Marching in the Los Angeles Pride Parade is an experience unlike any other. The first few years I marched, the atmosphere was jubilant and attendees reveled in each other’s company during a weekend full of concerts, vibrant nightlife and culture.
But two years ago, the mood was dramatically altered, for tragedy had intervened. The night before the 2016 parade in West Hollywood, a gunman opened fire at Pulse, a gay nightclub in Orlando, Fla., killing 49 people and injuring 53 more. It was an act of terrorism, and it was the deadliest mass shooting incident to ever target LGBT individuals in the United States. At the time, it was also the deadliest mass shooting in U.S. history, tragically overtaken by the shooting in Las Vegas a year later.
The Pulse nightclub shooting was shocking and horrific, and it profoundly affected the spirit of Pride across the country. There was also a great deal of uncertainty — we weren’t sure if the Los Angeles Pride Parade was a target. At the beginning of our parade, we united for a moment of silence, resolved that we would work together to demand congressional action on commonsense gun safety measures.
Last year’s Pride festival also differed from past celebrations. In that first year of Donald Trump’s presidency, we came together to speak out against the president’s hateful rhetoric and actions, especially those targeting LGBT Americans. Instead of a Pride Parade, we led a Resist March and rallied together to try to change the direction of our country.
Since last year, much has changed and much has, tragically, stayed the same. We still have a president who thrives on chaos and division, and puts the tenets of our democratic system to the test on a daily basis. Perhaps the only positive development: Millions of Americans who have never been politically active are engaging like never before.
Many of these new, passionate activists are from a younger generation. Some of the most powerful new leaders were borne of yet another gun tragedy. In February, 17 students and faculty were killed in another horrific school shooting – this one at Marjory Stoneman Douglas High School in Parkland, Fla. In the aftermath, young survivors of the shooting and young people across the nation have stepped up to say: ENOUGH. They are rightly fed up with the lack of meaningful action from elected officials—across the country, at every level – in response to the gun violence plaguing our schools and our entire society.
Parents are now forced to have difficult conversations with their kids about whether they will be safe at school. How horrifying to see the footage of a young survivor at the recent shooting in Santa Fe, Texas explain that yes, she fully expected such a nightmare to take place at her school. Something must change.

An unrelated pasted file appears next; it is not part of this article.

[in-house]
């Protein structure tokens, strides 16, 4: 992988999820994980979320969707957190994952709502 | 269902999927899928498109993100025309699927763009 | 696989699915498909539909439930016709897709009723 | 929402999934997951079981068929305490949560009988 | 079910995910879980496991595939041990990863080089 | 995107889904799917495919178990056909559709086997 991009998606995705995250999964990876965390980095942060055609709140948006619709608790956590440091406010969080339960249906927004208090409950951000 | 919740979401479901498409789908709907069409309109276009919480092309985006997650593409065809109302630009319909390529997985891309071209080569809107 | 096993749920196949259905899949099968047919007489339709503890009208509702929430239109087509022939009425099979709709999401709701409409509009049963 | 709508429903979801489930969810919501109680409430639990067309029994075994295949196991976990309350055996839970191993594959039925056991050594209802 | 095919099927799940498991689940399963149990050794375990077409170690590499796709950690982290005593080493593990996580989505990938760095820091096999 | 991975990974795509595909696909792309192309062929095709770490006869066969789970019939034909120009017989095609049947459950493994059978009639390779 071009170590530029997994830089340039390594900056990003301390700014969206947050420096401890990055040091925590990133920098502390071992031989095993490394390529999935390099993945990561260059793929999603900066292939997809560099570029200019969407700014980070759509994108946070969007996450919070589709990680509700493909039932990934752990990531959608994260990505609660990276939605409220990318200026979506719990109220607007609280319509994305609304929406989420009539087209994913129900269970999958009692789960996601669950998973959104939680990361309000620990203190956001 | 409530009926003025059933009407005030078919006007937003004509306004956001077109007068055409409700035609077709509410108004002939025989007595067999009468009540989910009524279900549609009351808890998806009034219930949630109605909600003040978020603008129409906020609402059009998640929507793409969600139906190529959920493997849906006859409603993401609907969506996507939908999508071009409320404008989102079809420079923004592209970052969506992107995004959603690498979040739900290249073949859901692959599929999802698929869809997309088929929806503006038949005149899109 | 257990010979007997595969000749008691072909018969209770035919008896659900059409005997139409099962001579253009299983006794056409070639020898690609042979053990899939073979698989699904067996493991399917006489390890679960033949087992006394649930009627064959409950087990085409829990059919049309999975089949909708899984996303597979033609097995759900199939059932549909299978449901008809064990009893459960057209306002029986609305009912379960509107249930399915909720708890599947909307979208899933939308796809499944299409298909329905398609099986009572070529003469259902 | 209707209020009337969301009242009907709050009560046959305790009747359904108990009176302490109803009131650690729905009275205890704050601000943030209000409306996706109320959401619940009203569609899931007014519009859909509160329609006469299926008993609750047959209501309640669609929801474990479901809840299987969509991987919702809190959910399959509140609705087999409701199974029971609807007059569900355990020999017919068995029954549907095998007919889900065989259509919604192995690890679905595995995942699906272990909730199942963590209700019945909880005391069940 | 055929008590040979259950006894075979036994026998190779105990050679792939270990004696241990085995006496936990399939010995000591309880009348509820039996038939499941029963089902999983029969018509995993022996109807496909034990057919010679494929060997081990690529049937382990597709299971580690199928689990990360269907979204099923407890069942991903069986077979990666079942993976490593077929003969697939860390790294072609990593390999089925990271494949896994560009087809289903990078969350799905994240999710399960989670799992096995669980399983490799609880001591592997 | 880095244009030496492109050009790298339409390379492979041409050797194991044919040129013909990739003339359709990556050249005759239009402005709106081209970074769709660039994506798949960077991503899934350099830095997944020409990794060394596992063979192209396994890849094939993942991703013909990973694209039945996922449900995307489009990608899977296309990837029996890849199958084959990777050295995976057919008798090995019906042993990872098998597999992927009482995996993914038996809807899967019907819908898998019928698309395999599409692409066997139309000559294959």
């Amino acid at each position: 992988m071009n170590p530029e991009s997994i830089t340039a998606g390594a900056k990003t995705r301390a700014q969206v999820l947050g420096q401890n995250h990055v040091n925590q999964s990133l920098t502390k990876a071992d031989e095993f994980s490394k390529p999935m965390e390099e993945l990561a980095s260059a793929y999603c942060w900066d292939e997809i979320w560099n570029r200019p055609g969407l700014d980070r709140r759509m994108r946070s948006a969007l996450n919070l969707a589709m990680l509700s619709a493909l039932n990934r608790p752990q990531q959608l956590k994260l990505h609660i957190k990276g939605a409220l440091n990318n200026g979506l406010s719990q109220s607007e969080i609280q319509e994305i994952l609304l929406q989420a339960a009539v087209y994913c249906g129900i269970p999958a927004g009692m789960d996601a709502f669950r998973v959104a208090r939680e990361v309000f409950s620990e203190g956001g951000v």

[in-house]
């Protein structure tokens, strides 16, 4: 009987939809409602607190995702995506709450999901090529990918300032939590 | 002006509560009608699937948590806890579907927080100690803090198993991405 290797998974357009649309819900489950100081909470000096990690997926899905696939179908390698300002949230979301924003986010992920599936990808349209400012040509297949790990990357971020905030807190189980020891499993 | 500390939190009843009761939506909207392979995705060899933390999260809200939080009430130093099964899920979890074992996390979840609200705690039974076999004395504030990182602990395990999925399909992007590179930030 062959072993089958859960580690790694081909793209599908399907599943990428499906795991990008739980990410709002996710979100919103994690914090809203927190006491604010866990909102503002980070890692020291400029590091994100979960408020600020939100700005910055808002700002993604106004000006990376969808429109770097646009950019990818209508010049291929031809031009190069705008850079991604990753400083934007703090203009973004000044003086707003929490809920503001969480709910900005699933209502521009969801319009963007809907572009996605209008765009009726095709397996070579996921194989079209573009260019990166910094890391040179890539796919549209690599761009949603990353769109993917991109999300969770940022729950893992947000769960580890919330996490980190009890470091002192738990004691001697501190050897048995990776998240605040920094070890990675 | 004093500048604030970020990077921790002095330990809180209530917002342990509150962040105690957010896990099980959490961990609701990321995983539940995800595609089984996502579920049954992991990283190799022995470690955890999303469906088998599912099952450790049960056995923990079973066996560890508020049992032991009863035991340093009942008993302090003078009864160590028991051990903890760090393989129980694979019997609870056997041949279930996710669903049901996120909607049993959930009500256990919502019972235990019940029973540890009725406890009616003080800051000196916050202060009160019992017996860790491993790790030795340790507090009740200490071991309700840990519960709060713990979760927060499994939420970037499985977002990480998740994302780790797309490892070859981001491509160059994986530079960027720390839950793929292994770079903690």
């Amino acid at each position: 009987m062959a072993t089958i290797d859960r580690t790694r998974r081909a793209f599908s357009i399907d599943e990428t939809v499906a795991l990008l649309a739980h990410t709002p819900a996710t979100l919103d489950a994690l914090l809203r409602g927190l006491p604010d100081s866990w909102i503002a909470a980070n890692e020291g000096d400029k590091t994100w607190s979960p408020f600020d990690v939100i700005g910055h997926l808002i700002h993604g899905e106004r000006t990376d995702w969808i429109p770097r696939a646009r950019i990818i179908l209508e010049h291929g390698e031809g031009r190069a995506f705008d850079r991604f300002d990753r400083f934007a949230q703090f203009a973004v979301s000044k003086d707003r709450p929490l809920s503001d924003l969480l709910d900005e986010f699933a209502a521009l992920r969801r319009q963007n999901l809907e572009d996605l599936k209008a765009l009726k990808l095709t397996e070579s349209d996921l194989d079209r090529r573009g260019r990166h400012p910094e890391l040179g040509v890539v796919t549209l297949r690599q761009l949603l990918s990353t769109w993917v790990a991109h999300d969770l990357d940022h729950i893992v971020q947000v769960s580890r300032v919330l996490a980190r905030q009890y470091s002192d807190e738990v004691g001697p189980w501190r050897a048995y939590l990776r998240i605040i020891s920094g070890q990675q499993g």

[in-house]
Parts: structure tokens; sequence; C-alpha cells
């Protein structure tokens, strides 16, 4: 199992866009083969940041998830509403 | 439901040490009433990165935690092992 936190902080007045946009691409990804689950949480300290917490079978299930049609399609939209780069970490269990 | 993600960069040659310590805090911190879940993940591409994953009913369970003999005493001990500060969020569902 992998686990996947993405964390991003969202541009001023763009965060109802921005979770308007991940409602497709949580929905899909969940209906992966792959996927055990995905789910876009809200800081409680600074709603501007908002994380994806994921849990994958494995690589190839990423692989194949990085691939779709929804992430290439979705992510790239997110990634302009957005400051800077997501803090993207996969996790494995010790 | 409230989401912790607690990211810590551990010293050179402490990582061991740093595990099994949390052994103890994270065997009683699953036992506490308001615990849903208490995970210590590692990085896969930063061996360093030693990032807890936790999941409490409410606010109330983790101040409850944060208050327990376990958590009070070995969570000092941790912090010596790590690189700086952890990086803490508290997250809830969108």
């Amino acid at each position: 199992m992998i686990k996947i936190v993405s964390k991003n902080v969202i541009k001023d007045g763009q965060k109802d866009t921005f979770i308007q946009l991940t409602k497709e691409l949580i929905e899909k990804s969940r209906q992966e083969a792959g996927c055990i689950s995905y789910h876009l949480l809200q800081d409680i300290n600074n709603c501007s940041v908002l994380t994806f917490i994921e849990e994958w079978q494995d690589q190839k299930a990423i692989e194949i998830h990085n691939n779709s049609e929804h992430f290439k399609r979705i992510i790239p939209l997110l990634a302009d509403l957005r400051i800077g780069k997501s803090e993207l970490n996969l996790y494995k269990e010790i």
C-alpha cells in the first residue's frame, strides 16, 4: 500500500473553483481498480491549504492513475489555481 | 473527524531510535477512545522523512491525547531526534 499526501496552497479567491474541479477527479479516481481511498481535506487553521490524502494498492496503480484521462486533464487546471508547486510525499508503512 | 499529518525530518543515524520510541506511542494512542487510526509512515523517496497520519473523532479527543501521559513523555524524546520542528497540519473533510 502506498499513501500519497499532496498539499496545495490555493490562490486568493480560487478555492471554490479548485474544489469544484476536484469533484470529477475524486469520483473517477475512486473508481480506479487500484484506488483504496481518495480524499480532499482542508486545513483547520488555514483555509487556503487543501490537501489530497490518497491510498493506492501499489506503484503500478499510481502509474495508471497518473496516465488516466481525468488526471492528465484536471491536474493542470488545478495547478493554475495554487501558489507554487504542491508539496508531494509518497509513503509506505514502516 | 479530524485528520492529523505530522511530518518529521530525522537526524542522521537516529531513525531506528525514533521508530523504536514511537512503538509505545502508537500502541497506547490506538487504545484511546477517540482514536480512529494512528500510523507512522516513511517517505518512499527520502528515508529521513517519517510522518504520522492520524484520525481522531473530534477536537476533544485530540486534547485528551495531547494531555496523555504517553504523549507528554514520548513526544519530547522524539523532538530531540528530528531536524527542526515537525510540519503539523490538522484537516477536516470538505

And something is. Young people are changing the conversation about gun violence. They have launched a movement to change minds, to change laws, and to force adults to reckon with the effect that weak gun laws have had on our country. And they are just getting started – this month, Parkland students are launching a nationwide bus tour to register young voters.
I hope these brave students, and those they mobilize, will make a real difference. So much depends on it. And while no one law can prevent all mass shootings, we still must try. Here is where we can start:
First, Congress must pass universal background checks, a policy supported by nearly 90 percent of the American people, including the vast majority of gun owners.
Second, we must reinstate the Assault Weapons Ban. This law was one of the most effective means of taking these weapons of war off the streets, and Congress shamefully allowed it to expire in 2004 to the delight of the National Rifle Association.
Third, we must stop ascribing mass shootings only to mental illness. The NRA and its congressional allies use this tactic to avoid talking about the role guns play in these tragedies. Addressing mental health is important, but it’s only one piece of the puzzle. We must do everything we can to increase access to mental health services and reduce the stigma of mental illness, but slavishly blaming mental illness for gun violence only stigmatizes it further, and makes it harder for those that need help to seek it.
Finally, we must end the gun industry’s special immunity from lawsuits. I’ve introduced legislation that would pierce the gun industry’s liability shield by putting an end to the special protections that gun manufacturers, sellers and interest groups receive when they shirk their fundamental responsibility to act with reasonable care for the public safety. Victims of gun violence deserve their day in court.
No single step is a cure-all, but together they can create real change. We need your help. Call your representatives and senators at 202-224-3121 and demand they take action. Vote in local, state and federal elections for officials that will fight the scourge of gun violence by passing gun safety reform measures. Fight against the NRA and its allies, which try to stifle this agenda.
Every year I look forward to celebrating Pride in Los Angeles. This year, we once again march for safety, inclusion and equality. We continue to celebrate our LGBT community and its allies, and actively support the thousands of young people dedicated to creating real and lasting change. There is a lot of work to be done. I hope you’ll join me.
This piece originally appeared in the Los Angeles Blade.